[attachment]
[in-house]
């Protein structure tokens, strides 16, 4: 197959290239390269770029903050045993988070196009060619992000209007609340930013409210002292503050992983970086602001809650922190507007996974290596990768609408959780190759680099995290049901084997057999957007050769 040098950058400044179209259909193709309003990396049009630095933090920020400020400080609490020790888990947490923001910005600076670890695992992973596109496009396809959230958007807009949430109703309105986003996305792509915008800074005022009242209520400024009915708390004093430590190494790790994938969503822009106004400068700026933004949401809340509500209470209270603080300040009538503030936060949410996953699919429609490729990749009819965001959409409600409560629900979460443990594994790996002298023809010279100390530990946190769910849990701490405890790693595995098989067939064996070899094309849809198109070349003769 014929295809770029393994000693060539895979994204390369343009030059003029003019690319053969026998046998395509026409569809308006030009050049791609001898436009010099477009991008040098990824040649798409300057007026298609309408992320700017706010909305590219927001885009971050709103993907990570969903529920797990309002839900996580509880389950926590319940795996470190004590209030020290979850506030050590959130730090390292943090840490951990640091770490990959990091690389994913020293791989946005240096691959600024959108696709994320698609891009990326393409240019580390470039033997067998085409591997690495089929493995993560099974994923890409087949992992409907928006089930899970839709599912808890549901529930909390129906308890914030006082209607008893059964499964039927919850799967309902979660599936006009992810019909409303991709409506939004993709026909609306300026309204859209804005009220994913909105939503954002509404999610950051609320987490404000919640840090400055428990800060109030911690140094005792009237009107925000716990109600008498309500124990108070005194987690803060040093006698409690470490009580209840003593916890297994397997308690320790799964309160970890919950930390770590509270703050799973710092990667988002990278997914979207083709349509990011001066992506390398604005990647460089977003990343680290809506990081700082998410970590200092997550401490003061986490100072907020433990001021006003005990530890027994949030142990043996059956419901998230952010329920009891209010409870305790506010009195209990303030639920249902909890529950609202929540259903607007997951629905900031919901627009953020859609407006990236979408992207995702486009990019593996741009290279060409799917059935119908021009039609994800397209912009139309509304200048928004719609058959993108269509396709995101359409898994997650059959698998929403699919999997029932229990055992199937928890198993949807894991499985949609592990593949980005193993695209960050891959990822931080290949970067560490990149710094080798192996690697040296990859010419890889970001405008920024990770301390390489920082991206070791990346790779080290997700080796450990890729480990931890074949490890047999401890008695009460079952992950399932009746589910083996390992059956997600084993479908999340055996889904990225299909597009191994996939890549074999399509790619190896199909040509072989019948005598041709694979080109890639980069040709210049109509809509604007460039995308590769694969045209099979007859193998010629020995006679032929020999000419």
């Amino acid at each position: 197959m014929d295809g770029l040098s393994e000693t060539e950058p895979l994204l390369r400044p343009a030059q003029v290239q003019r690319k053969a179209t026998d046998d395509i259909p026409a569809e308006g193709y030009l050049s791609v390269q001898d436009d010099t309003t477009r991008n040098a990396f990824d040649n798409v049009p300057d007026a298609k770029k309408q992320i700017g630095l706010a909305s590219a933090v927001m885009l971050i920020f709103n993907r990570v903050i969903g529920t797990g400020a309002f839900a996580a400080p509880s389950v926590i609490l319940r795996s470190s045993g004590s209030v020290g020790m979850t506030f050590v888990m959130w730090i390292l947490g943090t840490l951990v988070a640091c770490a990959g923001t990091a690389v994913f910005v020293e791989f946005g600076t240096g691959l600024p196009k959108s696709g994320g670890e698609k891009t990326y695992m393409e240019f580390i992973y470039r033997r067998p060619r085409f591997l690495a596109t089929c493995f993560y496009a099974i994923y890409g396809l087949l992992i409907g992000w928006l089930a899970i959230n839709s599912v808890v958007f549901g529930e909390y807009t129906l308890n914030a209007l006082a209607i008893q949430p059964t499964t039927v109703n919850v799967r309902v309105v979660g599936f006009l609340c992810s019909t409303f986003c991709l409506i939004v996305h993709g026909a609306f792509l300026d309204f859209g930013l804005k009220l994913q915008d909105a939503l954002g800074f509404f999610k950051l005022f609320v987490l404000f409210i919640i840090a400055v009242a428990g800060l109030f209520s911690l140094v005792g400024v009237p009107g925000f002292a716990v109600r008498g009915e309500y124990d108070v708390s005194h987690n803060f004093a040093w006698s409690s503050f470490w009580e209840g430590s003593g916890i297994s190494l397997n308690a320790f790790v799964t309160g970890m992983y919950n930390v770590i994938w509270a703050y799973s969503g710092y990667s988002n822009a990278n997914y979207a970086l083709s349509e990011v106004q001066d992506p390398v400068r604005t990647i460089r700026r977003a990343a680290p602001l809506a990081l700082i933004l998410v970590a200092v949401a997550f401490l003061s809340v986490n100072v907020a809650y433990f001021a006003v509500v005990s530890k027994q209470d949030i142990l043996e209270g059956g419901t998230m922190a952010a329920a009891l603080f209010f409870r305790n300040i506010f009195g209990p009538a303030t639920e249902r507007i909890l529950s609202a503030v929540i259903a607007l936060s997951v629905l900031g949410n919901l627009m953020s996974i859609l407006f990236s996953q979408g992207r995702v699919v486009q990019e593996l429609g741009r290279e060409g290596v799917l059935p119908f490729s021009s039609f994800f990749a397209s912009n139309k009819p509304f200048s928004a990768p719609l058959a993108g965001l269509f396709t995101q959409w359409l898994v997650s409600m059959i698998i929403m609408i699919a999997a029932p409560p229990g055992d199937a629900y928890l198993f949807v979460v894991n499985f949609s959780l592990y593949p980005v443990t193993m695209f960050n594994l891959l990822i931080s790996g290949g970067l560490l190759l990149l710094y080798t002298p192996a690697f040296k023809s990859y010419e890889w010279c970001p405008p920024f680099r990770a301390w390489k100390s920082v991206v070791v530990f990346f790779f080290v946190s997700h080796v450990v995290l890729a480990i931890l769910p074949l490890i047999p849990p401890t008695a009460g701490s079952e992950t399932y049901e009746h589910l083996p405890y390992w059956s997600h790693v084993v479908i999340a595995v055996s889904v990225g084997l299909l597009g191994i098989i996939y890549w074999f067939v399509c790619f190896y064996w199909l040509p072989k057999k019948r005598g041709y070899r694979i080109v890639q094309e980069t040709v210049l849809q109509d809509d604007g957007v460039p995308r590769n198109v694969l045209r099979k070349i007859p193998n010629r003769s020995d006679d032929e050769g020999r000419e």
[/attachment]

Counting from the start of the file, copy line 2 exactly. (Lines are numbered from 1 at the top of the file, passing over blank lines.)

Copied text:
């Protein structure tokens, strides 16, 4: 197959290239390269770029903050045993988070196009060619992000209007609340930013409210002292503050992983970086602001809650922190507007996974290596990768609408959780190759680099995290049901084997057999957007050769 040098950058400044179209259909193709309003990396049009630095933090920020400020400080609490020790888990947490923001910005600076670890695992992973596109496009396809959230958007807009949430109703309105986003996305792509915008800074005022009242209520400024009915708390004093430590190494790790994938969503822009106004400068700026933004949401809340509500209470209270603080300040009538503030936060949410996953699919429609490729990749009819965001959409409600409560629900979460443990594994790996002298023809010279100390530990946190769910849990701490405890790693595995098989067939064996070899094309849809198109070349003769 014929295809770029393994000693060539895979994204390369343009030059003029003019690319053969026998046998395509026409569809308006030009050049791609001898436009010099477009991008040098990824040649798409300057007026298609309408992320700017706010909305590219927001885009971050709103993907990570969903529920797990309002839900996580509880389950926590319940795996470190004590209030020290979850506030050590959130730090390292943090840490951990640091770490990959990091690389994913020293791989946005240096691959600024959108696709994320698609891009990326393409240019580390470039033997067998085409591997690495089929493995993560099974994923890409087949992992409907928006089930899970839709599912808890549901529930909390129906308890914030006082209607008893059964499964039927919850799967309902979660599936006009992810019909409303991709409506939004993709026909609306300026309204859209804005009220994913909105939503954002509404999610950051609320987490404000919640840090400055428990800060109030911690140094005792009237009107925000716990109600008498309500124990108070005194987690803060040093006698409690470490009580209840003593916890297994397997308690320790799964309160970890919950930390770590509270703050799973710092990667988002990278997914979207083709349509990011001066992506390398604005990647460089977003990343680290809506990081700082998410970590200092997550401490003061986490100072907020433990001021006003005990530890027994949030142990043996059956419901998230952010329920009891209010409870305790506010009195209990303030639920249902909890529950609202929540259903607007997951629905900031919901627009953020859609407006990236979408992207995702486009990019593996741009290279060409799917059935119908021009039609994800397209912009139309509304200048928004719609058959993108269509396709995101359409898994997650059959698998929403699919999997029932229990055992199937928890198993949807894991499985949609592990593949980005193993695209960050891959990822931080290949970067560490990149710094080798192996690697040296990859010419890889970001405008920024990770301390390489920082991206070791990346790779080290997700080796450990890729480990931890074949490890047999401890008695009460079952992950399932009746589910083996390992059956997600084993479908999340055996889904990225299909597009191994996939890549074999399509790619190896199909040509072989019948005598041709694979080109890639980069040709210049109509809509604007460039995308590769694969045209099979007859193998010629020995006679032929020999000419």